Immigration a Priority for Nova Scotia, Op-Ed

NOTE: The following is an op-ed piece from Lena M. Diab, Minister of Immigration

We’ve heard the refrain time and again: Nova Scotia needs immigrants. Our aging population, combined with our growing need for trained workers, means that we need to act fast, or risk falling behind. We need more immigrants to come, work, and stay in Nova Scotia.

That’s why government has placed such a high priority on immigration. It’s why we will continue to work with the federal government to maximize Nova Scotia’s potential.

A key part of Nova Scotia’s success in attracting and retaining immigrants will be the relationship we forge with our federal counterparts. Immigration is a shared responsibility between the federal government and the provinces and territories. The federal government has the lion’s share of that responsibility, and largely sets immigration policy, a fact that is widely misunderstood.

Through the Nova Scotia Nominee Program, the province can nominate potential immigrants, but Citizenship and Immigration Canada makes the final decision. The federal government also determines how many immigrants each province can attract through nominee programs.

Despite these restrictions, Nova Scotia will continue to push the federal government to level the playing field.

Last weekend, I met with Citizenship and Immigration Canada Minister Chris Alexander. I expressed government’s commitment to immigration, and our desire to continue working with the federal government to boost immigration to Nova Scotia. It was a productive meeting, and one I hope signals a positive way ahead.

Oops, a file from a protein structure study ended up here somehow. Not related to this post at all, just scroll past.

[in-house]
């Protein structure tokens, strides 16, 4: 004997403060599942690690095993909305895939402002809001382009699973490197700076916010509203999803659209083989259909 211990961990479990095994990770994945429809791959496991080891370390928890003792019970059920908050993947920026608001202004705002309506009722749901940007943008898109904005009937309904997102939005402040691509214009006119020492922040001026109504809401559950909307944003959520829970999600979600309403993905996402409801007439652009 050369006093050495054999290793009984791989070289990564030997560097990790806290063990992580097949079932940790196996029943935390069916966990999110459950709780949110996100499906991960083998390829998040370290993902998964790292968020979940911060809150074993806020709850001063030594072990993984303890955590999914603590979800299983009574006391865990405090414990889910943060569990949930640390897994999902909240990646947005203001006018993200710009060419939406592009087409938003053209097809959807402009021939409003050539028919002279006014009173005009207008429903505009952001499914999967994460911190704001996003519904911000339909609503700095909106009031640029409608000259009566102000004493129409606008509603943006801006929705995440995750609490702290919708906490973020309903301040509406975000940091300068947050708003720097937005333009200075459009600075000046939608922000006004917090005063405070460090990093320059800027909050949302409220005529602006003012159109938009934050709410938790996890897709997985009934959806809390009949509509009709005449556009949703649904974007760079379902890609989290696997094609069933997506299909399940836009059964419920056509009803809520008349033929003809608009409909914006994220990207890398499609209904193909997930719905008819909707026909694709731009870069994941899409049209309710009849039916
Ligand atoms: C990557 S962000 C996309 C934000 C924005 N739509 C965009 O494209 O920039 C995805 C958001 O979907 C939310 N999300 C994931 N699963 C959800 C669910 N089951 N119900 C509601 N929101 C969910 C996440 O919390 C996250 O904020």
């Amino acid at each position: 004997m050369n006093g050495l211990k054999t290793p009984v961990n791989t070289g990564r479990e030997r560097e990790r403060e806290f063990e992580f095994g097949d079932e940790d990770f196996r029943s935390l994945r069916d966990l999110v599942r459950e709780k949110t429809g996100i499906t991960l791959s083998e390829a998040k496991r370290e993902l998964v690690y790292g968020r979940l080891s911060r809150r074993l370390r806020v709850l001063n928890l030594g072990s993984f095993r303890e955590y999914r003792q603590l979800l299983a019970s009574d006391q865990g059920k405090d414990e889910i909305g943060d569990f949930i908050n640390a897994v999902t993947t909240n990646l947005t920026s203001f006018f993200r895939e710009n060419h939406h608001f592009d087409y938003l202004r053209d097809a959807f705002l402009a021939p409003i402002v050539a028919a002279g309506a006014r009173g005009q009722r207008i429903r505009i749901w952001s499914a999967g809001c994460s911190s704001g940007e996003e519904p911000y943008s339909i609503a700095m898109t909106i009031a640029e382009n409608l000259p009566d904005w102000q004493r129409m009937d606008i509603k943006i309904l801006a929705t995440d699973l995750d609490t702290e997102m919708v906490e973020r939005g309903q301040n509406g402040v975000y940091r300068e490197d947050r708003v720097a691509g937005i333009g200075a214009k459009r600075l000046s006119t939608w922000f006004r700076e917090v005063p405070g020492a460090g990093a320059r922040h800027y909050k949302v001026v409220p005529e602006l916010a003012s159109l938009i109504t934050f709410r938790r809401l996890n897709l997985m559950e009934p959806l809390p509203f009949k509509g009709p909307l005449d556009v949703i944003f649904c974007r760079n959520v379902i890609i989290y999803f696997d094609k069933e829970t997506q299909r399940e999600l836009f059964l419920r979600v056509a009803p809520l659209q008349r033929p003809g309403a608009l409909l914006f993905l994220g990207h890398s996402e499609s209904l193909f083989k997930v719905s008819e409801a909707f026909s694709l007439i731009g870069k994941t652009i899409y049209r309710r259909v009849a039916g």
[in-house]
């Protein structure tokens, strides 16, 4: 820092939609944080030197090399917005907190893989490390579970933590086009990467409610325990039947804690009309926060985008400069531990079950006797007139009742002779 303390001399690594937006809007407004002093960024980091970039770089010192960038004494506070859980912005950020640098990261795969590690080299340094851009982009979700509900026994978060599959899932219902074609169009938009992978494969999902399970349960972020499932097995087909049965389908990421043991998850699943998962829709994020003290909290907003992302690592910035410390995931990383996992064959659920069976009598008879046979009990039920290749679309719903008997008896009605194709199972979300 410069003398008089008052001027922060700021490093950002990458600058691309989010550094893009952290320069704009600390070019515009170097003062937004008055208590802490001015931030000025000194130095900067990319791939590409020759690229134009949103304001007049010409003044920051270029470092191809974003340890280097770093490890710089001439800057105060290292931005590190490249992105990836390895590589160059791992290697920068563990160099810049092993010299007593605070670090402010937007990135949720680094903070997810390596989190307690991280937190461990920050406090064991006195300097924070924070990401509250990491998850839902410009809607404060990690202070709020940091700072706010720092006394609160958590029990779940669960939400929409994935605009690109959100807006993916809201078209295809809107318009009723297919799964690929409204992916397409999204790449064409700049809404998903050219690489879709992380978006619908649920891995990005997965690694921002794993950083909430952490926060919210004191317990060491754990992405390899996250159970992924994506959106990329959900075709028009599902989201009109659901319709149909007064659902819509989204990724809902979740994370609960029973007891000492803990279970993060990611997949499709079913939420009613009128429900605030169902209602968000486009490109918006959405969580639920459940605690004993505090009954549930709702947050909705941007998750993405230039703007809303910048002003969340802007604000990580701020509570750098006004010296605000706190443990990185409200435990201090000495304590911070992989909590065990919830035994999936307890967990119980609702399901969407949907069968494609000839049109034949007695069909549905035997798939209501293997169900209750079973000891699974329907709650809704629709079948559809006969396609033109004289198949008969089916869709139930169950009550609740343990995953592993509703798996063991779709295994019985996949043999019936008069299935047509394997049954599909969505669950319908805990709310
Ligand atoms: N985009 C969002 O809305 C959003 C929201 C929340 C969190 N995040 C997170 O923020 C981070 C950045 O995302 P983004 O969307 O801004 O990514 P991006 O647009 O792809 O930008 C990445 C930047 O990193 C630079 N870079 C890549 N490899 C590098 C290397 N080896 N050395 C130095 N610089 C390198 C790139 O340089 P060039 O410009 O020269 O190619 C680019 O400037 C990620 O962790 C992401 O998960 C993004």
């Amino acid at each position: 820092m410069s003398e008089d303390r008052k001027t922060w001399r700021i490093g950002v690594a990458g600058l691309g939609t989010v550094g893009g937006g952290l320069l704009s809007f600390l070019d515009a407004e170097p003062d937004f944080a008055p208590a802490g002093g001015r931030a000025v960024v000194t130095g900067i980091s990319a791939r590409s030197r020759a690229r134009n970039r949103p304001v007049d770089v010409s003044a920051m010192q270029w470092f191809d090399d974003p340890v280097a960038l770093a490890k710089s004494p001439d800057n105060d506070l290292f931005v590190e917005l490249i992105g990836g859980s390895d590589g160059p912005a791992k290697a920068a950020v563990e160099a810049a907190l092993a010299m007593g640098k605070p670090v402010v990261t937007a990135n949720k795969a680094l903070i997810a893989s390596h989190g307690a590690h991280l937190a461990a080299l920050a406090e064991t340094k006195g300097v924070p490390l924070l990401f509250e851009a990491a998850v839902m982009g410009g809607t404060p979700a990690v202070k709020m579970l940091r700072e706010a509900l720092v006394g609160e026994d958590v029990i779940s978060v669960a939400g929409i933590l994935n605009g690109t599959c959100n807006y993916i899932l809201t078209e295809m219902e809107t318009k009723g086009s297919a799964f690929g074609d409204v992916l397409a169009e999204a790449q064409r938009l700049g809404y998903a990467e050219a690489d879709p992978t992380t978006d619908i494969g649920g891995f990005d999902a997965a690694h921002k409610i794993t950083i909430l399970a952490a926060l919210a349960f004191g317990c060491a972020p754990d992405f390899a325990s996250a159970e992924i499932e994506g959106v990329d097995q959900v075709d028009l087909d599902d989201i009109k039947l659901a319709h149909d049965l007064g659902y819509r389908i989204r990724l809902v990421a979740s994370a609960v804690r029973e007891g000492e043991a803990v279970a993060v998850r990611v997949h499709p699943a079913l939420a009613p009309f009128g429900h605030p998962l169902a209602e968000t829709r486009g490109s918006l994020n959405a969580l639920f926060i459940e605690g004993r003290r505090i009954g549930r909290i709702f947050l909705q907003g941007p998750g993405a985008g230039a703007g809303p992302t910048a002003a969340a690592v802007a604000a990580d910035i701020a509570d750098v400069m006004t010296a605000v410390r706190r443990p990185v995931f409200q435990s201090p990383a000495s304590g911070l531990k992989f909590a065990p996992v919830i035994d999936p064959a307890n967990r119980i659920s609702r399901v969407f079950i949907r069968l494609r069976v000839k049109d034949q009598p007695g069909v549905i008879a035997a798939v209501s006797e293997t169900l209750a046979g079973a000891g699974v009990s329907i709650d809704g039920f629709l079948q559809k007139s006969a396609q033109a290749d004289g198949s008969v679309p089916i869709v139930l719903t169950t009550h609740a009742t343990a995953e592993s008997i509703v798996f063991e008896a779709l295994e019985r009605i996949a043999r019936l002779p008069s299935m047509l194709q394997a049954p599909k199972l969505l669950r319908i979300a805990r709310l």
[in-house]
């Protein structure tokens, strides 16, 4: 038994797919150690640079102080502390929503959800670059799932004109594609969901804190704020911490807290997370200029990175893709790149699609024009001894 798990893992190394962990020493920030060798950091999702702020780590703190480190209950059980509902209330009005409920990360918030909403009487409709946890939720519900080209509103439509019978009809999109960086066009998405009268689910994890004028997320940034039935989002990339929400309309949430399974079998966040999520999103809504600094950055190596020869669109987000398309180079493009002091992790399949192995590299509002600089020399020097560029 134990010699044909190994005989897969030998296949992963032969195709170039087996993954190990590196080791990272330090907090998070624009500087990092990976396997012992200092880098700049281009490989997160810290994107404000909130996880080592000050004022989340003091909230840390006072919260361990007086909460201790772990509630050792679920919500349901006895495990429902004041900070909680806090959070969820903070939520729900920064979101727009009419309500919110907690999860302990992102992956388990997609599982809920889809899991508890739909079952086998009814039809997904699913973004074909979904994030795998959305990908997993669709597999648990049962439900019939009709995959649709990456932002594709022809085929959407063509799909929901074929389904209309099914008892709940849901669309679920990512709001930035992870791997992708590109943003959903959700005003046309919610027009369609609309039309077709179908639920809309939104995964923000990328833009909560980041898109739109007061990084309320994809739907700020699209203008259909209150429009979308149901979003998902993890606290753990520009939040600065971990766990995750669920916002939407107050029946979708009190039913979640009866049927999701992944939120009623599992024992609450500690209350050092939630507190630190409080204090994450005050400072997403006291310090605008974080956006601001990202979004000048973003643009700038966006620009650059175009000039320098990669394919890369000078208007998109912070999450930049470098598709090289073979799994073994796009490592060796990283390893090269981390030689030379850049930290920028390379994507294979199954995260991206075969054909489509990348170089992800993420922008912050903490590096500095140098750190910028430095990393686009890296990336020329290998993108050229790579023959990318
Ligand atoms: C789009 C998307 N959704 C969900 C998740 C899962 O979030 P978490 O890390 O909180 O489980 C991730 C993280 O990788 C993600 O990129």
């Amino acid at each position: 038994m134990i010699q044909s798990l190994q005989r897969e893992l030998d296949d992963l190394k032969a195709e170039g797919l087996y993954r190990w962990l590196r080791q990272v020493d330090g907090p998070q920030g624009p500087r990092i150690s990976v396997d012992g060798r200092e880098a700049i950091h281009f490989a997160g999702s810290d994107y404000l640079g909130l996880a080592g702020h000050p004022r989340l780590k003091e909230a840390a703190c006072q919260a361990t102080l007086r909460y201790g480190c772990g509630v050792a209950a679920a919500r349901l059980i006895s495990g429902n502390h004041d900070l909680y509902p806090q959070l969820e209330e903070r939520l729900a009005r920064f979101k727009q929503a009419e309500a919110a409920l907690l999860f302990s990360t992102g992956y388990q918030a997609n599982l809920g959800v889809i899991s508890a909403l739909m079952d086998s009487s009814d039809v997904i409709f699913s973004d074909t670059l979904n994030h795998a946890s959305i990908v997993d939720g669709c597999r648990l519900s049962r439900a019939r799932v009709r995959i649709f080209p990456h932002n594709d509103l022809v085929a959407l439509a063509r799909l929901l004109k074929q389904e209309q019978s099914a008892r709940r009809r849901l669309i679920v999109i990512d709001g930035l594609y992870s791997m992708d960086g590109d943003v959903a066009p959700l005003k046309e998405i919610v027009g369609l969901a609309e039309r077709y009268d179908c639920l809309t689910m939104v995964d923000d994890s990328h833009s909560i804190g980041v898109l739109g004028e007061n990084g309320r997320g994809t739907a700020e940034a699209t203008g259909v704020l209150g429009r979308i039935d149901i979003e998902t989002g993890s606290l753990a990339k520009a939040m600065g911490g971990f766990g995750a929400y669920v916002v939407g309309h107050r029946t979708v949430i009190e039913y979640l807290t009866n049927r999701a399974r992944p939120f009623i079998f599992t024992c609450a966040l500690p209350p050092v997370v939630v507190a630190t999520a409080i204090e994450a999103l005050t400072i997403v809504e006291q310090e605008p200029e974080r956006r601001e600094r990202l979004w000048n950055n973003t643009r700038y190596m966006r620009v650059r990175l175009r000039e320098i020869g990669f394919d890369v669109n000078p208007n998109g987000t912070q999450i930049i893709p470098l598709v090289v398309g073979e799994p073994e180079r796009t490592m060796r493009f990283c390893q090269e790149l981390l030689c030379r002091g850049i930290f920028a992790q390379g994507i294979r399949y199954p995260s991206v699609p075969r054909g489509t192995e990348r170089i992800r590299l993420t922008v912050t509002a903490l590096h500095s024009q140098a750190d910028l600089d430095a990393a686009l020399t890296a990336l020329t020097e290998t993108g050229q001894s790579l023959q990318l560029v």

We will also work with the federal government to further expand our provincial nominee program to include an Entrepreneur Stream that will strengthen our economy and create opportunities for all Nova Scotians.

Work is underway to establish the Premier’s Immigration Advisory Council, to be made up of those who have experienced our immigration system. The council will share innovative ideas and provide valuable input to help make Nova Scotia an even better place to live and work.

Nova Scotia must control its own destiny. This is how we begin to do that; through collaboration and a shared recognition of the important contribution immigrants make to communities across the province.

Immigrants help make Nova Scotia a vibrant, dynamic place. From business to academia, community organizations to government, we all have a role to play in improving our immigration efforts. Together, we can bring more immigrants to our province, and help them succeed in Nova Scotia.


Media Contact:
Tina Thibeau
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